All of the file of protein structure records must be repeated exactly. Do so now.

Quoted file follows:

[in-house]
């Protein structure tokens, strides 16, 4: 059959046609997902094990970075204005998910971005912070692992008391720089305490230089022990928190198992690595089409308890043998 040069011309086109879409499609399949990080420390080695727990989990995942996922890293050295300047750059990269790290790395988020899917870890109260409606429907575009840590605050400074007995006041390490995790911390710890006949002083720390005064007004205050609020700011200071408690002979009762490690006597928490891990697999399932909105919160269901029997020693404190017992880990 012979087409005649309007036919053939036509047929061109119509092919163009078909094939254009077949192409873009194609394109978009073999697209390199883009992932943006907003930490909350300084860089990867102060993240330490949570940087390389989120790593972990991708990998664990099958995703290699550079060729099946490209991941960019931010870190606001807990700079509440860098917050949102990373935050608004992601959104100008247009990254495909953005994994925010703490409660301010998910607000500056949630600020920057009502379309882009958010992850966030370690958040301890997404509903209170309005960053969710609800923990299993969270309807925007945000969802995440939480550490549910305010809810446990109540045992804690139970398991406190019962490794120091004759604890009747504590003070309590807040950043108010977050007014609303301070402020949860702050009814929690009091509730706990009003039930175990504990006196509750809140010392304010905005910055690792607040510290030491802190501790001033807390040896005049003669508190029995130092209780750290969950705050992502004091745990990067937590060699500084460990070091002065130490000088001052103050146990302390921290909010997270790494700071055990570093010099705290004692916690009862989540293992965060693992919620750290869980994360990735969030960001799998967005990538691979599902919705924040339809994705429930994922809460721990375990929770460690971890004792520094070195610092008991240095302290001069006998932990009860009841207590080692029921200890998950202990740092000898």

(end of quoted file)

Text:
[in-house]
């Protein structure tokens, strides 16, 4: 059959046609997902094990970075204005998910971005912070692992008391720089305490230089022990928190198992690595089409308890043998 040069011309086109879409499609399949990080420390080695727990989990995942996922890293050295300047750059990269790290790395988020899917870890109260409606429907575009840590605050400074007995006041390490995790911390710890006949002083720390005064007004205050609020700011200071408690002979009762490690006597928490891990697999399932909105919160269901029997020693404190017992880990 012979087409005649309007036919053939036509047929061109119509092919163009078909094939254009077949192409873009194609394109978009073999697209390199883009992932943006907003930490909350300084860089990867102060993240330490949570940087390389989120790593972990991708990998664990099958995703290699550079060729099946490209991941960019931010870190606001807990700079509440860098917050949102990373935050608004992601959104100008247009990254495909953005994994925010703490409660301010998910607000500056949630600020920057009502379309882009958010992850966030370690958040301890997404509903209170309005960053969710609800923990299993969270309807925007945000969802995440939480550490549910305010809810446990109540045992804690139970398991406190019962490794120091004759604890009747504590003070309590807040950043108010977050007014609303301070402020949860702050009814929690009091509730706990009003039930175990504990006196509750809140010392304010905005910055690792607040510290030491802190501790001033807390040896005049003669508190029995130092209780750290969950705050992502004091745990990067937590060699500084460990070091002065130490000088001052103050146990302390921290909010997270790494700071055990570093010099705290004692916690009862989540293992965060693992919620750290869980994360990735969030960001799998967005990538691979599902919705924040339809994705429930994922809460721990375990929770460690971890004792520094070195610092008991240095302290001069006998932990009860009841207590080692029921200890998950202990740092000898």